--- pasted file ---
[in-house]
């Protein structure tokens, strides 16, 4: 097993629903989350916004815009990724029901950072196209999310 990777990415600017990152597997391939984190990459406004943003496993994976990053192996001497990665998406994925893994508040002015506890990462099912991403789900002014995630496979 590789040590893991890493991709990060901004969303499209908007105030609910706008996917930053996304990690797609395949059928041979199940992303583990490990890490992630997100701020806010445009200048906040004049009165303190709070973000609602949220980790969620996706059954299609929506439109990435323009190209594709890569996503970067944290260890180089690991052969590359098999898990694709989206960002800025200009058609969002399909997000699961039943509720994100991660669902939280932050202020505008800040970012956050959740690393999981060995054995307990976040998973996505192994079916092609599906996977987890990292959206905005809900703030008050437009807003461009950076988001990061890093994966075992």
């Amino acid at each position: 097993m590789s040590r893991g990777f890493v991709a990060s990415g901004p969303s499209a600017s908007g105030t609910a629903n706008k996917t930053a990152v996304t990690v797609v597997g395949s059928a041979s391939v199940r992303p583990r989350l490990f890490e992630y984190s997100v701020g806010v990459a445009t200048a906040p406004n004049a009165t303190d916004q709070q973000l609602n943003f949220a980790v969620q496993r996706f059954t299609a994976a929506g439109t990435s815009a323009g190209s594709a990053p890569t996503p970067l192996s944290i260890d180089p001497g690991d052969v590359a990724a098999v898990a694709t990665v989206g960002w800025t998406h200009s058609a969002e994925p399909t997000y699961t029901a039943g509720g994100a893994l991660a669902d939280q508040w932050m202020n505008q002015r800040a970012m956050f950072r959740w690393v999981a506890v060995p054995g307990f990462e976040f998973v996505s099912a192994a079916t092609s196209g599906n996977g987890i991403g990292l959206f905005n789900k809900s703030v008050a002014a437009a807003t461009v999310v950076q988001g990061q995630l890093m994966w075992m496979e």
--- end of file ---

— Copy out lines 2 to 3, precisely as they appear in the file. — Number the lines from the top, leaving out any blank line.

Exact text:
């Protein structure tokens, strides 16, 4: 097993629903989350916004815009990724029901950072196209999310 990777990415600017990152597997391939984190990459406004943003496993994976990053192996001497990665998406994925893994508040002015506890990462099912991403789900002014995630496979 590789040590893991890493991709990060901004969303499209908007105030609910706008996917930053996304990690797609395949059928041979199940992303583990490990890490992630997100701020806010445009200048906040004049009165303190709070973000609602949220980790969620996706059954299609929506439109990435323009190209594709890569996503970067944290260890180089690991052969590359098999898990694709989206960002800025200009058609969002399909997000699961039943509720994100991660669902939280932050202020505008800040970012956050959740690393999981060995054995307990976040998973996505192994079916092609599906996977987890990292959206905005809900703030008050437009807003461009950076988001990061890093994966075992």
């Amino acid at each position: 097993m590789s040590r893991g990777f890493v991709a990060s990415g901004p969303s499209a600017s908007g105030t609910a629903n706008k996917t930053a990152v996304t990690v797609v597997g395949s059928a041979s391939v199940r992303p583990r989350l490990f890490e992630y984190s997100v701020g806010v990459a445009t200048a906040p406004n004049a009165t303190d916004q709070q973000l609602n943003f949220a980790v969620q496993r996706f059954t299609a994976a929506g439109t990435s815009a323009g190209s594709a990053p890569t996503p970067l192996s944290i260890d180089p001497g690991d052969v590359a990724a098999v898990a694709t990665v989206g960002w800025t998406h200009s058609a969002e994925p399909t997000y699961t029901a039943g509720g994100a893994l991660a669902d939280q508040w932050m202020n505008q002015r800040a970012m956050f950072r959740w690393v999981a506890v060995p054995g307990f990462e976040f998973v996505s099912a192994a079916t092609s196209g599906n996977g987890i991403g990292l959206f905005n789900k809900s703030v008050a002014a437009a807003t461009v999310v950076q988001g990061q995630l890093m994966w075992m496979e």